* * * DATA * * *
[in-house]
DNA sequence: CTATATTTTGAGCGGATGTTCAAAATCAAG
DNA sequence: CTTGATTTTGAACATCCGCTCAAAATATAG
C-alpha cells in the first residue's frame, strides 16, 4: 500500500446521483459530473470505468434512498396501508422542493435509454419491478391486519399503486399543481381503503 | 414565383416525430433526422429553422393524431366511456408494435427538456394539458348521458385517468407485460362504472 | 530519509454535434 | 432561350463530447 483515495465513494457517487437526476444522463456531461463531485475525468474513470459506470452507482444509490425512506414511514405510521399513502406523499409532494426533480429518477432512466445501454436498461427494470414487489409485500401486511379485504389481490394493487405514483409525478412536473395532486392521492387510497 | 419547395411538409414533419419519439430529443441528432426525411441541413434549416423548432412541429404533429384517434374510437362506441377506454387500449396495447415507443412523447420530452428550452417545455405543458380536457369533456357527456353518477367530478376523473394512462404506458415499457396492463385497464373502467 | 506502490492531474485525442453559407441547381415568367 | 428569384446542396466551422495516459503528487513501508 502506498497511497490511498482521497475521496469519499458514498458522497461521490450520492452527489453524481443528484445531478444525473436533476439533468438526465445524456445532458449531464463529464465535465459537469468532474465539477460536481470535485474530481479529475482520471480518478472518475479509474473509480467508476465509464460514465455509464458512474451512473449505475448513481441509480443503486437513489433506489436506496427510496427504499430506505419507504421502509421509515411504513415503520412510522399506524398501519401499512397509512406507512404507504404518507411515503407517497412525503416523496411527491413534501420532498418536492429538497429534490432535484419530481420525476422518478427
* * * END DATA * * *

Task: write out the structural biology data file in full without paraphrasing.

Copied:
[in-house]
DNA sequence: CTATATTTTGAGCGGATGTTCAAAATCAAG
DNA sequence: CTTGATTTTGAACATCCGCTCAAAATATAG
C-alpha cells in the first residue's frame, strides 16, 4: 500500500446521483459530473470505468434512498396501508422542493435509454419491478391486519399503486399543481381503503 | 414565383416525430433526422429553422393524431366511456408494435427538456394539458348521458385517468407485460362504472 | 530519509454535434 | 432561350463530447 483515495465513494457517487437526476444522463456531461463531485475525468474513470459506470452507482444509490425512506414511514405510521399513502406523499409532494426533480429518477432512466445501454436498461427494470414487489409485500401486511379485504389481490394493487405514483409525478412536473395532486392521492387510497 | 419547395411538409414533419419519439430529443441528432426525411441541413434549416423548432412541429404533429384517434374510437362506441377506454387500449396495447415507443412523447420530452428550452417545455405543458380536457369533456357527456353518477367530478376523473394512462404506458415499457396492463385497464373502467 | 506502490492531474485525442453559407441547381415568367 | 428569384446542396466551422495516459503528487513501508 502506498497511497490511498482521497475521496469519499458514498458522497461521490450520492452527489453524481443528484445531478444525473436533476439533468438526465445524456445532458449531464463529464465535465459537469468532474465539477460536481470535485474530481479529475482520471480518478472518475479509474473509480467508476465509464460514465455509464458512474451512473449505475448513481441509480443503486437513489433506489436506496427510496427504499430506505419507504421502509421509515411504513415503520412510522399506524398501519401499512397509512406507512404507504404518507411515503407517497412525503416523496411527491413534501420532498418536492429538497429534490432535484419530481420525476422518478427